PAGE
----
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Bruins F Coyle On Thought Of No Fans: ‘It’s Very Bizarre’



NHL return

After both Coronavirus Task Force Advisor Dr. Anthony Fauci and NHL Commissioner expressed optimism that professional sports and NHL hockey could return this summer at neutral sites and with no fans in stands, Boston Bruins forward Charlie Coyle expressed optimism about the 2019-20 NHL season – that was paused on March 12 due to the Coronavirus – being salvaged but admitted it wouldn’t be the same without the fans. 

“We’ve thought about that and talked about it with whoever, teammates, friends, parents or whoever. It’s very bizarre to think about playing a very meaningful game with no fans in there,” Coyle acknowledged in Zoom meeting with the media Wednesday. “It’s almost like a practice atmosphere, you know? I don’t know. I don’t know what it would be like. I’ve never played an NHL game where there was nobody there, so it would be a new experience if that’s what it comes down to.”

In an interview on Snapchat Tuesday, Fauci said he does believe sports can return as soon as the summer but there absolutely need to be no fans and strict safety guidelines enforced and followed. 

“There’s a way of doing that,” Fauci said. “Nobody comes to the stadium. Put [the players] in big hotels, wherever you want to play, keep them very well surveilled. … Have them tested every single week and make sure they don’t wind up infecting each other or their family and just let them play the season out.”

Bettman echoed Fauci’s sentiments and stressed the importance of feasible and strict safety guidelines being in place. With the NHL having not just players from the United States and Canada a large contingent of European players who would have to return from overseas, the potential for COVID19 spreading from a return to the ice would be very real. Bettman knows preventing such an outbreak would be of the utmost importance.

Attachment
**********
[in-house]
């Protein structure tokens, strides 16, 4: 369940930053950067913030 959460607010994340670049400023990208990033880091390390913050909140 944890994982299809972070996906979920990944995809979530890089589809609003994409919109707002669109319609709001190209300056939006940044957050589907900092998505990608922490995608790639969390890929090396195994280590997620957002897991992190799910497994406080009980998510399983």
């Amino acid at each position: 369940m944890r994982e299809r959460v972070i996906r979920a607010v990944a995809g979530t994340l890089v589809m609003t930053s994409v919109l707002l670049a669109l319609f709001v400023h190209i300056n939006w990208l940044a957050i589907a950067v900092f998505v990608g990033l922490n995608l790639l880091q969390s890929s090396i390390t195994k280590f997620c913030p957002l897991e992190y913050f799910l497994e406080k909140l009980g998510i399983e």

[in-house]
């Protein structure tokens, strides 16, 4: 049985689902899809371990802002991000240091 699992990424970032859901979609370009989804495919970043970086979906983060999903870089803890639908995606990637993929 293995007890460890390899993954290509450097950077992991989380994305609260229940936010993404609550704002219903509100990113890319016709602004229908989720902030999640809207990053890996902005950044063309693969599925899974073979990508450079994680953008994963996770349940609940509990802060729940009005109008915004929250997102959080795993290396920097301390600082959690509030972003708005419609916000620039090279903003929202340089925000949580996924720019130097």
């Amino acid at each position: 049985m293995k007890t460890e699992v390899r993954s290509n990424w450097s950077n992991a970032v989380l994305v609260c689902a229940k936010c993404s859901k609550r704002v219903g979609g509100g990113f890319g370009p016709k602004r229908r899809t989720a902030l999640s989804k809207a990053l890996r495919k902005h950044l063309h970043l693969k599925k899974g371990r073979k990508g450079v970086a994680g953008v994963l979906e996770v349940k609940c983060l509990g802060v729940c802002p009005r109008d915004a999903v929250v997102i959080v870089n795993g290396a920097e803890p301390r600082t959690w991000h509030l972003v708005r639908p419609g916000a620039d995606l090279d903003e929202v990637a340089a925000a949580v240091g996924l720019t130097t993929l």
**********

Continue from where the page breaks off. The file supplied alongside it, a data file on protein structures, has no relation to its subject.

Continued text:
“Before we can begin as a business standpoint, we have to be comfortable that we have the appropriate medical protocols in place because we’re going to have to have our players travel from virtually all over the world,” Bettman told Fox Business News Wednesday.

“When we decide it’s time to play, we have to be able to get everybody back and be comfortable that not only are we not infecting the population of players but that were not bringing the coronavirus from other places into jurisdictions where the players and other personnel are going.”

Coyle agreed but stressed to reporters just how much the fans would be missed at what customarily is the loudest and craziest time of the year. 

“If that’s what we have to do,” Coyle said. “The perfect scenario would be to have our fans there cheering us on because we love playing in front of these guys. They bring so much to our game and to our team. Just the atmosphere of it all, especially at playoff time. There is nothing like it. It wouldn’t be the same at all. 

I hope things can work out and we can get this thing figured out and everybody can get back to normal and living their normal lives — going to sporting events, big events and big crowds. If [playing to empty arenas is] what it comes down to then we’ll adjust accordingly, but we’ll definitely miss [the fans] and we’ll lose a part of our atmosphere and our team.”

With 20 years of experience (SiriusXM NHL Network Radio, ESPNBoston, NESN,, etc.) covering the Bruins, the NHL, NCAA and junior hockey and more, Jimmy Murphy’s hockey black book is full of Hall of Famers, current players, coaches, management, scouts and a wide array of hockey media personalities that have lived in and around this great game. For 17 of his 20 years as a hockey and sports reporter, Murph covered the Bruins on essentially a daily basis covering their victorious 2011 Stanley Cup run and their 2013 run to the Final as well. Murphy has hosted national and local radio shows and podcasts and also has experience in TV as well.

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